Do you own a small business in Montana (outside the city limits of Missoula)? The USDA Rural Development, REAP (Rural Energy for America Program) offers up to 25% grants for total eligible project costs, as well as loan guarantees. Partnered with the 30% federal tax credit your savings really add up.
This program helps increase American energy independence by increasing the private sector supply of renewable energy and decreasing the demand for energy through energy efficiency improvements. Over time, these investments can also help lower the cost of energy costs for small businesses and agricultural producers.
- Grants of $20,000 or less: October 31, 2017 and March 31, 2018;
- Unrestricted Grants (up to $500,000): March 31, 2017;
- Loan Guarantees are competed continuously throughout the year.
Don’t miss this unique opportunity to invest in the long term health of your business with an investment in solar energy and energy savings.
Call Dan for a free solar consultation today 406-541-8410.
SBS Solar designs custom solar electric systems with your lifestyle and budget as our primary focus.
One of the best ways to size a solar electric system is to look at your utility power bill. On the NorthWestern Energy bill in the upper left hand corner there is a graph that tells you how much energy your home consumes on an annual basis. This information and quick view of your site (orientation and shading) enable the SBS Solar team to design a system with your needs in mind.
You can provide us with your utility bill a number of ways. Click Here and upload your utility bill, Email us email@example.com, fax 866-255-1303, or mail (620 Fish Hatchery Rd Hamilton MT 59840)
Council Groves 48kW Solar Electric System Received USB (Universal Service Benefit) Grant
The SBS Solar team recently installed a 48kW solar electric system for Council Groves Apartments in Missoula MT. Currently Council Groves Apartments maintains 72 units of low-income Housing for approximately two hundred residents, close to half of which are children under the age of 18.
A portion of the funds for this project were provided by USB (Universal Service Benefits) funding in Montana. In 1997 the Montana legislature passed an electric deregulation law that included language establishing a Universal Systems Benefits (USB) fund.
What are the Electricity USB Programs?
- Low Income (energy assistance and weatherization)
- Cost-Effective Conservation + R & D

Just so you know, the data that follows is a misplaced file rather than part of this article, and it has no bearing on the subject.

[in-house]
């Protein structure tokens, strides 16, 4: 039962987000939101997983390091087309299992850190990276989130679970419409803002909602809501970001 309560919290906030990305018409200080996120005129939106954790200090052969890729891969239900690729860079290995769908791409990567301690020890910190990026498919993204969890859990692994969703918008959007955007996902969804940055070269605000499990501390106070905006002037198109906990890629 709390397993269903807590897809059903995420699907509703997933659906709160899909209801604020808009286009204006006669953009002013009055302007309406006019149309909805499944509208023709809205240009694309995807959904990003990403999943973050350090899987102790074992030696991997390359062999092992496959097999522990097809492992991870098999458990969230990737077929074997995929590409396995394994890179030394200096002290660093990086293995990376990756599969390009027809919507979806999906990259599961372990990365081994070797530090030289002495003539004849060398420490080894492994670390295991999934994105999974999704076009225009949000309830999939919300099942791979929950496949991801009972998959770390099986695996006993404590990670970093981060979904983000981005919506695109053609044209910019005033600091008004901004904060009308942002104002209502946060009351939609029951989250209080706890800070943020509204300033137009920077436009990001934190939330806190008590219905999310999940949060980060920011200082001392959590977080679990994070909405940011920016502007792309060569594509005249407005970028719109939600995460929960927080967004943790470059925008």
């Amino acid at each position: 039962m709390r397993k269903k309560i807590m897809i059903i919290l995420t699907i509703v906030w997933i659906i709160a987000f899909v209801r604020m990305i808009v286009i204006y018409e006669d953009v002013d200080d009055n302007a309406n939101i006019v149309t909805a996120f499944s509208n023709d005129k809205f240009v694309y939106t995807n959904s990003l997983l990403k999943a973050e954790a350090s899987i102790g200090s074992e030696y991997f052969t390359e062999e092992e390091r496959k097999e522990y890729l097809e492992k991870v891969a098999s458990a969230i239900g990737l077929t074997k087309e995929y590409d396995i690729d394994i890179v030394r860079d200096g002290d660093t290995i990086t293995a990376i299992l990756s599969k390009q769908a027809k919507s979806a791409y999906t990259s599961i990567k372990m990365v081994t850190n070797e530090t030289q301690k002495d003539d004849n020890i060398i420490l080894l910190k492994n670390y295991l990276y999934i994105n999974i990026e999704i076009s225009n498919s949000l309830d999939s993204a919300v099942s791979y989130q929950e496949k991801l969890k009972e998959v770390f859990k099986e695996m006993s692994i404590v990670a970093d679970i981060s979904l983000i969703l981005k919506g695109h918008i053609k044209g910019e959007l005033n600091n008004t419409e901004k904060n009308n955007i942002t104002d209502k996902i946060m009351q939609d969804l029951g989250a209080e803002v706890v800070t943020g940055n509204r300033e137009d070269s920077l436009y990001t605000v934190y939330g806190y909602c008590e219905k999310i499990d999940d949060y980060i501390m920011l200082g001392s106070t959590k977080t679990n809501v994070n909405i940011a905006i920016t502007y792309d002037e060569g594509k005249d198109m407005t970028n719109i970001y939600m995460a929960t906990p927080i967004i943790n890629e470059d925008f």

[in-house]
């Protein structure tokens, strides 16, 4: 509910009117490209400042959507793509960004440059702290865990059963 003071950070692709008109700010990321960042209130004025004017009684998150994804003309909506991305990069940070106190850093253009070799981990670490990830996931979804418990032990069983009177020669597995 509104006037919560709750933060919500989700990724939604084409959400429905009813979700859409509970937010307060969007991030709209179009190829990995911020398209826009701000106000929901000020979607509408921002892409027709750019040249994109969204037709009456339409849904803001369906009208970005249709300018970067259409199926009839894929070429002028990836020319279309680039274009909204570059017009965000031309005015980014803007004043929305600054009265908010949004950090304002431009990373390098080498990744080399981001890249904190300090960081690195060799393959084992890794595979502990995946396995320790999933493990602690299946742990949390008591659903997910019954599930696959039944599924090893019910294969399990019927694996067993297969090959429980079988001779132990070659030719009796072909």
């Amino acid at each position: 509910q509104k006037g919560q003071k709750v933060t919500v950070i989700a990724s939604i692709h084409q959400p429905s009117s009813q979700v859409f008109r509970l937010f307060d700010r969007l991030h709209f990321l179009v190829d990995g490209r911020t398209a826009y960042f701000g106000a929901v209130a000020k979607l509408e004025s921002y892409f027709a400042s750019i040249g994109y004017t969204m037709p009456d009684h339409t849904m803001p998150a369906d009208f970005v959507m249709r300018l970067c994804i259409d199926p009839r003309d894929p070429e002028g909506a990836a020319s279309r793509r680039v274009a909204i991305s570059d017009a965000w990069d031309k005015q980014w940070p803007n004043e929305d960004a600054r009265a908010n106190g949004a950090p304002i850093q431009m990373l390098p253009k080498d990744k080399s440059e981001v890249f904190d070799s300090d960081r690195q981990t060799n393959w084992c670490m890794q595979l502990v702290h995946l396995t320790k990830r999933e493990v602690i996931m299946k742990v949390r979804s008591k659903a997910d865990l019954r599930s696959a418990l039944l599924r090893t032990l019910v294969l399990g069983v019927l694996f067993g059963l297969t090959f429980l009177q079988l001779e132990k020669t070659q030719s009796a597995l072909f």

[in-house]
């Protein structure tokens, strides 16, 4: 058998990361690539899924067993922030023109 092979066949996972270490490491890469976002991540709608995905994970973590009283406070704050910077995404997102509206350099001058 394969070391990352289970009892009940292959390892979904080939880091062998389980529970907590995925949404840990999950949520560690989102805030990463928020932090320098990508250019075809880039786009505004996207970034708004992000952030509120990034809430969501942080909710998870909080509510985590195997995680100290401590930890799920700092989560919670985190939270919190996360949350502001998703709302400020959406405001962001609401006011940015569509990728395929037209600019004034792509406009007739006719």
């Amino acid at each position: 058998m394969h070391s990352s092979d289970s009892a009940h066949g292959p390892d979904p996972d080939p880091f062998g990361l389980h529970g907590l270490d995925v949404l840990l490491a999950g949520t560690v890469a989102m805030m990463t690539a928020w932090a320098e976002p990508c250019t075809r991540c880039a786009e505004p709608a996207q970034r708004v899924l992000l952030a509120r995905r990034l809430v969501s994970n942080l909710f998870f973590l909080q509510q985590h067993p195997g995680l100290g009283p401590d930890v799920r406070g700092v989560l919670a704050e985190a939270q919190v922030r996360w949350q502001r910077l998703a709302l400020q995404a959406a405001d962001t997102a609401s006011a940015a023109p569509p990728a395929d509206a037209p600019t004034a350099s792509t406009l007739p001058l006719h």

- Market Transformation
- Renewables + R & D
Under this program (with these guidelines the E+ Renewable Energy Program (NorthWestern Energy) provides custom incentives for projects that benefit organizations and communities for non-profit or government facilities. Projects receiving these funds often provide civic value including education and visible representation of renewable energy technologies to a broad audience. Broad Benefit Commercial solar PV incentives are awarded twice a year, once in the spring and once in the fall.
If your non-profit is interested in assistance with the grant application call Dan today. 406-541-8410.
The next round of proposals is due by November 1. Proposal information is included in the Anywhere Library Example and the application requirements.
The 5 criteria used to rank proposals are as follows:
- Non Profit
- Geographic Location
- Participant Match ( at least 10%)
- Educational Value
- System Maintenance
Beki Glyde Brandborg of Helena Montana hails from a long family history of conservation and environmentalism. The most recent step on her journey to make a difference in the world was to install a solar electric system that will produce 100% of her homes electric usage. Through the years Brandborg has purchased Energy Star energy efficient appliances, burned firewood to heat her home (with electric backup), used the most efficient form of lighting available (currently LED) and updated the insulation on her 1970s style home.
Her newly minted 5.85 kW solar electric system sports 18 – SolarWorld 325 watt modules and a 7600 SolarEdge inverter (ready for battery). Beki knows that the job of caring for the planet and its people is never finished, but for the time being she knows that the energy that her home consumes is generated by the sun.
Solar Myth #8 Solar will get more efficient, so I should wait (I don’t want to buy the first VCR)